Anne Frank's best friend recalls final chats together at Nazi concentration camp

The children are younger than she expected.

Anne Frank and childhood friend Hannah Goslar Pick, right, are seen in this undated photo from pre-World War Two in Amsterdam during a game of hopscotch
Anne Frank and childhood friend Hannah Goslar Pick, right, are seen in this undated photo from pre-World War Two in Amsterdam during a game of hopscotch

In Israel and across Europe, Hannah Pick-Goslar is used to talking about the Holocaust to secondary-school pupils. And yet these nine- and ten-year-olds at a Black Country school listen attentively. Hands shoot up. There are some old questions, some new and unexpected ones. Like, what was Anne Frank’s favourite animal?

“You know, I don’t remember so much,” she chuckles in a rich Israeli accent. “If I’d known I was going to be asked so many questions, I would have asked Anne better.”

But then who could have guessed that the childhood chatter and playground games of two little girls in Holland would one day become of global interest?

Anne Frank was the little Dutch girl who hid with her Jewish family in Amsterdam during the Nazi occupation. They lived in a cramped, secret apartment from 1942-44 and Anne kept a daily diary. Discovered by the Nazis, the Frank family was shipped off to Nazi concentration camps. Her father was the only member of the family to survive.

Anne Frank died weeks before the end of the war

Anne died of typhus in Belsen, aged 15, shortly before the war ended. In 1947 her father published The Diary of Anne Frank. It became a worldwide best seller, chronicling the hopes and dreams of the innocent generations wiped out in the name of the Master Race. By a miracle, Anne and her childhood friend, neighbour and classmate Hannah ended up in the same sector of Belsen, separated only by barbed wire.

“There was a barrier of, now what do you call them?” The old lady with a lined, sunburned face and shock of black hair struggles for the English words as we chat in the head teacher’s study at Bramford primary school, Woodsetton.

“Reeds,” she says triumphantly at last. “Like from a marsh. I could not see her through the reeds. We could only hear each other.”

Anne Frank and childhood friend Hannah Goslar Pick, right, are seen in this undated photo from pre-World War Two in Amsterdam during a game of hopscotch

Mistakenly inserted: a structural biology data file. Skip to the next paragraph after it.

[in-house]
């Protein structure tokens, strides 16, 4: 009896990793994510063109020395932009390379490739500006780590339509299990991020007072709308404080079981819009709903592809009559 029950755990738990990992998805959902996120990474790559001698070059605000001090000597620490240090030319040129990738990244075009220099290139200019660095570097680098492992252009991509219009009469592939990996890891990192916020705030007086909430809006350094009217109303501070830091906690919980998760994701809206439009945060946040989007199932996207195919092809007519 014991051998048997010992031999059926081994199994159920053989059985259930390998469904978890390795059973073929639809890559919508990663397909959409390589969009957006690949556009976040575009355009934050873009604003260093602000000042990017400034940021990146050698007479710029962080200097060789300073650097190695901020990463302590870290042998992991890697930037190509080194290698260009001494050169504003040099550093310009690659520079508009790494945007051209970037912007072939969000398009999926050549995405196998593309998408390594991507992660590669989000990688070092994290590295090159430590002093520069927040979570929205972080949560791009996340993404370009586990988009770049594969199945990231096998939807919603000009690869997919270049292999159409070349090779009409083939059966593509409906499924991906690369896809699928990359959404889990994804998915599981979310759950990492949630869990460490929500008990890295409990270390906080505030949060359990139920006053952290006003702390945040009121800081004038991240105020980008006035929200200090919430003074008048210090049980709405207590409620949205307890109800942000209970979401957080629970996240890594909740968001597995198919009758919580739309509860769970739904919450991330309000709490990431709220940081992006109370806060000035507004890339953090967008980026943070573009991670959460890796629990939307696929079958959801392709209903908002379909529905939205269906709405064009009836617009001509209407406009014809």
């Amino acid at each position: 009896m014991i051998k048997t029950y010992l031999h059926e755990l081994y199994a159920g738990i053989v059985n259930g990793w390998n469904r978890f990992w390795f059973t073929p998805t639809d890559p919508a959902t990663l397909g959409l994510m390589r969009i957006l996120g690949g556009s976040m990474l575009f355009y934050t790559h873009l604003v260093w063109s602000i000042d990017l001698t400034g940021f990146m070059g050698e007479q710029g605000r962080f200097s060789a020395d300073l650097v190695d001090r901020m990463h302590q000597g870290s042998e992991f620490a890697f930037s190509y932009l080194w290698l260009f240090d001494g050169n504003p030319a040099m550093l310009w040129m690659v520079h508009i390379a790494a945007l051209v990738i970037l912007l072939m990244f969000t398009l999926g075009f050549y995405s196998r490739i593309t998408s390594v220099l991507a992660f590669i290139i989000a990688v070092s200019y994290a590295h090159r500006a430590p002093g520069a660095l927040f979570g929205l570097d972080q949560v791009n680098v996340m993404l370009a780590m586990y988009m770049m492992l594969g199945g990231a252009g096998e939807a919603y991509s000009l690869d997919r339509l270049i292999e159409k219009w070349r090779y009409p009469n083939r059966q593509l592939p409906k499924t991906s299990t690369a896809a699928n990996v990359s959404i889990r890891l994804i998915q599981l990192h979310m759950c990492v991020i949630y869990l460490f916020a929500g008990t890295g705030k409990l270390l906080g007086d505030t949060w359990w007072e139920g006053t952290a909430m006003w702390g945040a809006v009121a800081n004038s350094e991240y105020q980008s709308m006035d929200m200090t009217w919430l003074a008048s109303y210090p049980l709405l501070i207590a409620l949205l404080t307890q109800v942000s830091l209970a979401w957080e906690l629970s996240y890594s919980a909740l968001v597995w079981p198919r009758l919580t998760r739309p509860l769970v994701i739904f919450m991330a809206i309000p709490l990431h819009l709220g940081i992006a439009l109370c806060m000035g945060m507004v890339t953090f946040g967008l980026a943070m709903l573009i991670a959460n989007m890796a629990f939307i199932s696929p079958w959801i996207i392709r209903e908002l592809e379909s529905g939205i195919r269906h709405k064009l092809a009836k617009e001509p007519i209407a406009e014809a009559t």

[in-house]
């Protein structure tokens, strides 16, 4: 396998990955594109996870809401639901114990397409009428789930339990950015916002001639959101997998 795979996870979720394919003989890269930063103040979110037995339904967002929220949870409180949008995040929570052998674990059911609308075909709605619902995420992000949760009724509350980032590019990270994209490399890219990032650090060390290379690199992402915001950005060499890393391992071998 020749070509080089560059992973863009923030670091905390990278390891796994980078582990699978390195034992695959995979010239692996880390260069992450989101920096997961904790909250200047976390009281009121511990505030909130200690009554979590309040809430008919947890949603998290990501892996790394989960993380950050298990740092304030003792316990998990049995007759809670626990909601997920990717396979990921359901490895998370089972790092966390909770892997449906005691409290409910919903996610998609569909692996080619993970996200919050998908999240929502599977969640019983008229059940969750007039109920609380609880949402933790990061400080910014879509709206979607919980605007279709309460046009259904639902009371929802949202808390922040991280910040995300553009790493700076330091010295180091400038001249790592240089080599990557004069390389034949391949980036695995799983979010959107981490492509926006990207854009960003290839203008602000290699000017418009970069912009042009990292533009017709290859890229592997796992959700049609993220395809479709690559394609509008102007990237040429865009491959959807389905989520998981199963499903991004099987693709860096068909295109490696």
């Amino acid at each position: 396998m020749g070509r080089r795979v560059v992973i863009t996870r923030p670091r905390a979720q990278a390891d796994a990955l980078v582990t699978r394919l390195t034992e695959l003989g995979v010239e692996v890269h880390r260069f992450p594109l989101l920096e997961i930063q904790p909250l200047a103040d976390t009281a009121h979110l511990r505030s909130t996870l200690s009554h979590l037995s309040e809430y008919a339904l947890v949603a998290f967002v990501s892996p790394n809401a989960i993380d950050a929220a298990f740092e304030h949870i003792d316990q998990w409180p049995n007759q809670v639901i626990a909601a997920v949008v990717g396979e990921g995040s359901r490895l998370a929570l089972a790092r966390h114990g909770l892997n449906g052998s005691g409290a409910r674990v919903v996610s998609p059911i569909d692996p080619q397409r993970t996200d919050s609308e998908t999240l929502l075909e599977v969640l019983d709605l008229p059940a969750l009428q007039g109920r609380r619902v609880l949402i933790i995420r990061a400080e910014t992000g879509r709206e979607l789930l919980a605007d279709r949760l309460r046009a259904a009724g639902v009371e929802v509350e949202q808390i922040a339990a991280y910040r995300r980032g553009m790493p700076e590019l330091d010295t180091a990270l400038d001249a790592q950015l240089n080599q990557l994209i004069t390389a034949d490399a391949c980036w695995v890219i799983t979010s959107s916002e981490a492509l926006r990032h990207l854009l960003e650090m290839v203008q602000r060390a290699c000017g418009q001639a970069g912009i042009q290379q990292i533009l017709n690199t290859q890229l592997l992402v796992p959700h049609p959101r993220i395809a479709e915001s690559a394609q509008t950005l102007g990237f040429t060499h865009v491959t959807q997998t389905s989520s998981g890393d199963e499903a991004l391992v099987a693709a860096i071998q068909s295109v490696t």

Sixty years on, the image of two stick-thin teenagers sobbing in the freezing night, separated from their parents, terrified of the gas chambers and riddled with disease, is too terrible to imagine. Can these English kids comprehend the nightmare of the Holocaust? Hannah has tailored her story for little ones.

“Oh, they know all about hiding, so I tell them how Anne had to hide.” Obviously, I don’t tell them about the gas chambers.”

Israelis are famously blunt. She speaks her mind. Over here in England, she says, plenty of grandparents still hate the Germans. The kids can relate to that. In a recent talk in East Germany, she came up against another race-memory. Those children had been briefed by their teacher the day before to be on their best behaviour.

Children at Bramford Primary School listen to Hannah Goslar's stories of her friend Anne Frank, back in 2001

“But this one little girl said her grandmother had told her another story, about how grandfather had been without work and then Hitler came to power and suddenly he had work again.”

The German teacher was horrified and apologetic but the truth was out. In some German homes, they still believe that Hitler was a hero and that ordinary Germans knew nothing about the systematic deportation and murder of six million European Jews.

On their few stolen nights in Belsen, Hannah whispered encouragement to Anne and even managed to bundle some scraps of food together and lob them over the wire. Had they been spotted, the children would have been shot instantly. The first food was snatched away from Anne by a starving woman. The second parcel, a few days later sailed over.

Award-winning feature writer Peter Rhodes interviewed Hannah Pick-Goslar

“I got it!” gasped Anne Frank. The pair agreed to meet again soon. “Until then!” exclaimed Anne.

Those were the last words Hannah ever heard spoken by her friend. Days later Hannah was shipped to another camp. Anne and her sister Margot perished before British troops reached Belsen. All these years later, Hannah Pick-Goslar is the matriarch of a big, close family in Jerusalem. Her survival, her inclusion in The Diary of Anne Frank and the memories she passes on, are a part of the Holocaust-memorial phenomenon which has grown quickly over the past decade.

She cannot explain the sudden interest in Hitler’s Final Solution. But she does not share the views of some pessimists that such a thing could happen again. Sure, there has been genocide in Africa, she says but nothing like the Holocaust.

My Best Friend Anne Frank has recently been released on Netflix

“Not with gas chambers, not with six million. The Holocaust was all so, what is the correct word? “Organised,” I suggest.

“Yes, that’s it. It was so orderly, so organised, done with such efficiency. Only the Germans could do that. There is not another people like that.”

When the Nazis first invaded Holland in 1940, she recalls, life at first went on as normal. Then one day Anne Frank and Hannah went to their favourite park bench. It had a new sign: Forbidden to Jews. That was how it started.

“It is a good thing to talk about it,” says the VIP as well-fed children laugh in a corridor rich with the warm, comfortable smell of school dinners. “When you know how it starts, you know how to stop it from happening again. And it cannot happen again, so long as we are strong.”

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